Latest Facebook investigation is one of a series underway by Ireland’s Data Protection Commission under new GDPR rules.
The latest privacy breach at Facebook that affected nearly 7m users is being investigated by the Data Protection Commission (DPC) in Ireland under the General Data Protection Regulation (GDPR), a spokesperson confirmed to Siliconrepublic.com.
GDPR rules came into law across Europe on 25 May this year.
‘The Irish DPC has received a number of breach notifications from Facebook since the introduction of the GDPR on May 25’
– GRAHAM DOYLE
Under GDPR rules, companies could be hit with fines of up to €20m or 4pc of global turnover, whichever is higher. In Facebook’s case, such a fine could reach an estimated €1.6bn based on its annual revenues of €40.6bn for 2017.
Not only that, but affected EU users are empowered under the rules to take litigation against companies if they have been affected.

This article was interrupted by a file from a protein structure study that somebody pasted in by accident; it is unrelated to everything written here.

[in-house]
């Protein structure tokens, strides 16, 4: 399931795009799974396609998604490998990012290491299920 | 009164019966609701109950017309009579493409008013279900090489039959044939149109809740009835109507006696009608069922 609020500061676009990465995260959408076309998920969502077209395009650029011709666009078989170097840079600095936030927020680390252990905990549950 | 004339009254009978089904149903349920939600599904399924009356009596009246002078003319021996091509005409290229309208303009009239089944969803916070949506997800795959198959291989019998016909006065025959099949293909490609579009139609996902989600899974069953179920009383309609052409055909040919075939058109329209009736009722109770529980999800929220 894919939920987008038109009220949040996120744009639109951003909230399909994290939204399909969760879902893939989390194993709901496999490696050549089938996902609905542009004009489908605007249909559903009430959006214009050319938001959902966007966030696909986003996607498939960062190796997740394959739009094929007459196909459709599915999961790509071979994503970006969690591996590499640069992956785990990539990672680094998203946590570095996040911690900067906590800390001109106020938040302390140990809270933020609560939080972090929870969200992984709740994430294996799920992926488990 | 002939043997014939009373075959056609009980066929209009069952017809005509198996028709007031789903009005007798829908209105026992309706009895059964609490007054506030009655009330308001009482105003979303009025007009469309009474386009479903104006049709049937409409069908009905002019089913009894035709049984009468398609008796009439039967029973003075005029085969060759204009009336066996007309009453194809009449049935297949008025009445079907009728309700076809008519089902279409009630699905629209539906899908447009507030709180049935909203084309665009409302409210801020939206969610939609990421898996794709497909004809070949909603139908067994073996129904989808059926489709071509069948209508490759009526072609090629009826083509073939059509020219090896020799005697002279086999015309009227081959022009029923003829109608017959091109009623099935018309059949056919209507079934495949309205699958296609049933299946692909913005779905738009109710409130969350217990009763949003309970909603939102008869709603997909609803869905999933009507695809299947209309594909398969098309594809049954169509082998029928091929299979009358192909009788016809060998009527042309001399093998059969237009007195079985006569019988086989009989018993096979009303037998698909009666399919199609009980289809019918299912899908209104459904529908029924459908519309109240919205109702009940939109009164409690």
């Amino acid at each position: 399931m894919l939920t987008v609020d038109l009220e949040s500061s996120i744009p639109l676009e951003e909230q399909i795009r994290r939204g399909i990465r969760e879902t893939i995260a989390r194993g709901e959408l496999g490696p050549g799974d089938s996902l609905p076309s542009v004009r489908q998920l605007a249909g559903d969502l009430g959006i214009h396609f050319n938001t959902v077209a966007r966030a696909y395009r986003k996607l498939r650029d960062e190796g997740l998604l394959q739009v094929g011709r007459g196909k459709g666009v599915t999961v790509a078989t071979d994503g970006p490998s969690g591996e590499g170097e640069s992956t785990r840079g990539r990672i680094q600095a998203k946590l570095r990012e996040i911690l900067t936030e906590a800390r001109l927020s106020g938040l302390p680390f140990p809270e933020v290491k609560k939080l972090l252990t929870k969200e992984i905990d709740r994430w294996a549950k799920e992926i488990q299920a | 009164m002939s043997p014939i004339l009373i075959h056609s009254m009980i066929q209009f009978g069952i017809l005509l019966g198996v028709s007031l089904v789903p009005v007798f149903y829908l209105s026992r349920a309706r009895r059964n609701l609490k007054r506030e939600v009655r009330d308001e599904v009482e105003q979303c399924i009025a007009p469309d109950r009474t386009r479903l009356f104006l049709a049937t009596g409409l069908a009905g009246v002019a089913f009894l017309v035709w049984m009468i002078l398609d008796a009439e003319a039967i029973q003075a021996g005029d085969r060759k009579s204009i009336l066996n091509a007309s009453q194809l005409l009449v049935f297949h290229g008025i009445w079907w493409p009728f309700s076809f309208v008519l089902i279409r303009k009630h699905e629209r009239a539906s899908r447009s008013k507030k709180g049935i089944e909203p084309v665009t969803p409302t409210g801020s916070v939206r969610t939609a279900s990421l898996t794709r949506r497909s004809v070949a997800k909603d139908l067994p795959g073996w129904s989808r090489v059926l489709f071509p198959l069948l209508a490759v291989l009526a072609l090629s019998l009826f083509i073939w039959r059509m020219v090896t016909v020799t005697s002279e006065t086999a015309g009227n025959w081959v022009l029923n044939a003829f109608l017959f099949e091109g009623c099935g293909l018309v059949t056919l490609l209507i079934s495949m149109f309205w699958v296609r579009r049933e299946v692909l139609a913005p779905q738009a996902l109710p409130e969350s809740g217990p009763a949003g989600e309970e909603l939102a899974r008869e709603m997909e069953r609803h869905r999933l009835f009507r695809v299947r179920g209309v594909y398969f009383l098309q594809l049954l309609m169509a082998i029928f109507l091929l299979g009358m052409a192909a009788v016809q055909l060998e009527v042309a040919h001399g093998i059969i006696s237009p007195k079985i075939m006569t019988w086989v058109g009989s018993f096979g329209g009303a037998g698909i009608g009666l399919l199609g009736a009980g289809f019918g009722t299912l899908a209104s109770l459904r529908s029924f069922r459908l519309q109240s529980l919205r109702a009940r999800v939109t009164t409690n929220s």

Facebook is understood to be one of a large number of US tech companies that have chosen the Irish DPC as a one-stop shop for data oversight under GDPR.
The bane of bugs post-GDPR
On Friday (14 December), Facebook disclosed that a bug gave hundreds of apps unauthorised access to photos that users had uploaded but hadn’t made public. The bug is understood to have ran for 12 days between 13 and 25 September.
Not only does Facebook face the music for the breach occurring in the first place, but also because it failed to promptly disclose the issue within 72 hours.
The bug is the latest in a series of privacy scandals to beset the hapless social media giant. In October, the company revealed that at least 50m accounts were hacked in an access token harvesting attack.
“The Irish DPC has received a number of breach notifications from Facebook since the introduction of the GDPR on May 25, 2018,” Graham Doyle, head of communications at the DPC, told Silconrepublic.com.
“[In] reference to these data breaches, including the breach in question, we have this week commenced a statutory inquiry examining Facebook’s compliance with the relevant provisions of the GDPR.”